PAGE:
posted by Eyebrows McGee at 6:47 PM on April 13 [26 favorites]


Crikey, during my teenage years I would have been flayed or burned alive, let me tell you. OTOH, at 50+, I have the skin of a well-complected 20 year old.

Sami, I feel yr pain, I would have been sent to a leper colony as a teenager but yes at 50 Im looking pretty smooth.


Digging hearing from my fellow zitty-teenaged but smooth-middle-aged MeFite brethren and sistren. I had it bad enough as an adolescent that I used to resent that heavily-retouched bastard in my yearbook portraits under my name. I also gave Accutane a try in late adolescence, but gave it up mostly because of the chapped lips; I'm damn lucky that I didn't get some of the worst side effects.
posted by Halloween Jack at 11:13 PM on April 13 [2 favorites]


> because humans are hella freaked out by the idea of something being able to get into/under their skin.

See also: trypophobia.

> According to Leviticus 13:3-4, if you had a zit, you were quarantined for a week

I'm thinking this is evidence that zits were pretty uncommon when Leviticus was written, unless they were locking up their teenagers for years at a time. Which does rather point to "something in our environment has changed" (eg diet).
posted by Leon at 4:28 AM on April 14 [1 favorite]


I've been wondering for years whether adolescent acne has been selected for because it looks like a communicable disease, and that tends to afford a safe (or safer) interval between the beginnings of sexual maturity and having to cope with unwanted sexual attention, especially from adults.

I came across a paper from 2004 proposing basically that.

Abstract:
Adolescent acne is considered from the perspective of evolutionary psychology with an emphasis on a role in mate choice. The fact that acne, which is almost universal and not a true infection, is (1) initiated at puberty by the action of pubertal hormones on likely distinct, pro-acne follices, and (2) typically resolves in one’s early twenties when prefrontal cortex development is complete, suggests that the condition’s timeframe is meaningful. Acne’s conspicuous localization on the face, and its ability to elicit reflexive disgust and avoidance in observers, suggests a possible role in sexual selection. The pathophysiology of acne is reviewed, and the suggestion made that, far from being a disease, adolescent acne is a normal physiological process – a high-order psychoneuroimmune interaction – that functions to ward off potential mates until the afflicted individual is some years past the age of reproductive maturity, and thus emotionally, intellectually, and physically fit to be a parent.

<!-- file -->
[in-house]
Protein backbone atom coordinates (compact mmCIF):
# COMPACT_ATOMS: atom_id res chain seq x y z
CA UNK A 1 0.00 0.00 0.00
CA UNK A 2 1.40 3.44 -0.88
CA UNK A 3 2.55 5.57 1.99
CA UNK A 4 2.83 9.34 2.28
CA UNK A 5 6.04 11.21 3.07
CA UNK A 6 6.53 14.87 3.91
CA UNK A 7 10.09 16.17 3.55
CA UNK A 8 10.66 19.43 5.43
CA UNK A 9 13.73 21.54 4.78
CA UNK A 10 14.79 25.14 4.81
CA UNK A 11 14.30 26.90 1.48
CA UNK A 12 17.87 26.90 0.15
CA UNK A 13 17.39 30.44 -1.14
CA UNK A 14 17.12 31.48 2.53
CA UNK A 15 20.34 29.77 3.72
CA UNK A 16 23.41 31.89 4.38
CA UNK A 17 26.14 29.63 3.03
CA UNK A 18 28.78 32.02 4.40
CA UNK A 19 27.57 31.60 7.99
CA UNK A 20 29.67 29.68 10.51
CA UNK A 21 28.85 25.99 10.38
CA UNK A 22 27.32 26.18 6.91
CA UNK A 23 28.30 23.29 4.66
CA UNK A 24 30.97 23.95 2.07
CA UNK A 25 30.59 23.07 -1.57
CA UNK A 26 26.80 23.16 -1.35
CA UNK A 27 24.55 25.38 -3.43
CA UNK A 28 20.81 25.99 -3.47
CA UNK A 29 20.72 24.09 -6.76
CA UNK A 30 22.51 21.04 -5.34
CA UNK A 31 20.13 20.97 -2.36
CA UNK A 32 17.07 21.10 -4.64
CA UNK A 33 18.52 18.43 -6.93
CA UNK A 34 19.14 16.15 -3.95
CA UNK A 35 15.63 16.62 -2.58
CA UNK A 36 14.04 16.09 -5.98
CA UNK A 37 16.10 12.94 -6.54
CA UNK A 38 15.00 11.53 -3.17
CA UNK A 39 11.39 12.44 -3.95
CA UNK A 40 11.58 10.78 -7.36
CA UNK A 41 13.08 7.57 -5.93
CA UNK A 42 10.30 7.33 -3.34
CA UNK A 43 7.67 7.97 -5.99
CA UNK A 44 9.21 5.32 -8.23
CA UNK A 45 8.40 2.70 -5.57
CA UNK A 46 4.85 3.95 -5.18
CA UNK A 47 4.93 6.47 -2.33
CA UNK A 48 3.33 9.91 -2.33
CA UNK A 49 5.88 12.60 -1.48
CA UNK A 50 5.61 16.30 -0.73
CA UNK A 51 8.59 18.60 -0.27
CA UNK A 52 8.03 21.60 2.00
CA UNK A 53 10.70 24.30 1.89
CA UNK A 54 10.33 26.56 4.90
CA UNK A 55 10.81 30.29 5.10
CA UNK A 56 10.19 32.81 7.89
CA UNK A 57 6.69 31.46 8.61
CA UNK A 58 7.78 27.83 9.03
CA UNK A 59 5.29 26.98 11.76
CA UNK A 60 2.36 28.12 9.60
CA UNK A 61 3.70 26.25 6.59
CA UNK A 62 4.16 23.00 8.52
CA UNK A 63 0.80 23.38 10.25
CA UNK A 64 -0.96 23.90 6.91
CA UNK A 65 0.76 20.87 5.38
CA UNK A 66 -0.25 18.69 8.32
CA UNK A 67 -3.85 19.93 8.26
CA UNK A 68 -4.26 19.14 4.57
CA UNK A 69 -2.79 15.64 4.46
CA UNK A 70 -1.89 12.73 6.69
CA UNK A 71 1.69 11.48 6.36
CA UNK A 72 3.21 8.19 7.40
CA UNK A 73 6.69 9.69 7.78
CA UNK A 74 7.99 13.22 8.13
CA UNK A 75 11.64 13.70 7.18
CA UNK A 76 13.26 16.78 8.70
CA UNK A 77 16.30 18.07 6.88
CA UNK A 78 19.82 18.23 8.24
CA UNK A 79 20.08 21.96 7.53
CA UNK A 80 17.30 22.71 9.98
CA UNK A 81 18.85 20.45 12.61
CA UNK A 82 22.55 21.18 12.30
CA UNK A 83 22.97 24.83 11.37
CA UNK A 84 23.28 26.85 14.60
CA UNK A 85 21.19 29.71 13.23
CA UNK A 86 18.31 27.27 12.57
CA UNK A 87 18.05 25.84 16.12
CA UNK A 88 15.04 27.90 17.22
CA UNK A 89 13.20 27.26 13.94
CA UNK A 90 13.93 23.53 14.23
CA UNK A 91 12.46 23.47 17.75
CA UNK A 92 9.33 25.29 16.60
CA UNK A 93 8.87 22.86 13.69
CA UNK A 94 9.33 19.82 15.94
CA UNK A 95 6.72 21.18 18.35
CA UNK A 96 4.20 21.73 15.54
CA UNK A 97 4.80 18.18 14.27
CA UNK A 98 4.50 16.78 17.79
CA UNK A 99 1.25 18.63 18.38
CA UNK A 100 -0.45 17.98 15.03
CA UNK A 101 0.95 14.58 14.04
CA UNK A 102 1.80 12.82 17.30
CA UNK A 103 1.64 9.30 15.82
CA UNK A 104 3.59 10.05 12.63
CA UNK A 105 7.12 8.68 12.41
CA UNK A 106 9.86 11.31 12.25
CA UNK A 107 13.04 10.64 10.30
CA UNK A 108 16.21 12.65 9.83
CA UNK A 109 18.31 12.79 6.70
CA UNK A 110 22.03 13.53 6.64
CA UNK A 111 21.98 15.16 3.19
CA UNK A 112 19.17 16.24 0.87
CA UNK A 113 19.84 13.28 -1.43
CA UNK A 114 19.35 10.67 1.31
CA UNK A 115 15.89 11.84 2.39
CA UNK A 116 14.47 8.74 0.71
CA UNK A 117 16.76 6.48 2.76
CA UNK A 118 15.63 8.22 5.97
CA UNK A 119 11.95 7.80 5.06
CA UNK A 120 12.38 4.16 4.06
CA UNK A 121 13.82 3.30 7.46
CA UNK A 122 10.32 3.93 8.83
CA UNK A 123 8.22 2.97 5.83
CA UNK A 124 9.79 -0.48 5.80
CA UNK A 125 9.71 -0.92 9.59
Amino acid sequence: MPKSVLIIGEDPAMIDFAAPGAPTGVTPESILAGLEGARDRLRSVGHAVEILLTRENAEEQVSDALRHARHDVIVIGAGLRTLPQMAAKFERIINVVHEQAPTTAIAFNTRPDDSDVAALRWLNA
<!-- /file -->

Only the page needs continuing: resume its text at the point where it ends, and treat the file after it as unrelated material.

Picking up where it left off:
posted by gold-in-green at 5:48 PM on April 14 [1 favorite]


I am an evolutionary biologist, and I'm going to note right here that that paper's abstract cites exactly zero evidence for any kind of selection for teenage acne, heritability for acne, or indeed any information other than observations about modern acne as it exists today. The fact that the journal in question lists itself as the Journal of Medical Hypotheses does not remotely make me feel that the paper is likely to yield any more reliable conclusions than the "what if...." brainstorming conversation here.

I will further note that evolutionary biologists usually don't presume traits are adaptive without some evidence that rules out a neutral null hypothesis, and that the idea of getting peer reviewed publications for a hypothesis with no actual data testing it is frankly blowing my poor little academic mind. We don't get away with that in my field: what a sinecure!
posted by sciatrix at 6:01 AM on April 15 [7 favorites]


(I also have a paper from an evolutionary psychologist in 2009 in which the gentleman in question argues most earnestly that the human navel is a sexually selected trait, using approximately the same level of evidence indicated in that paper. I'm not optimistic about the level of intellectual quality control in the field.)
posted by sciatrix at 6:07 AM on April 15 [1 favorite]


> mosst:
"My South Asian boyfriend always says that "every time you get a zit, it means someone is thinking about you."

I'm not terribly superstitious, but I'm charmed by that one."


It makes me sad. Remember me mentioning the well-complected part?
posted by Samizdata at 4:31 PM on April 15


apparently I am deeply beloved in places that would never even have occurred to me
posted by Countess Elena at 4:40 PM on April 15 [1 favorite]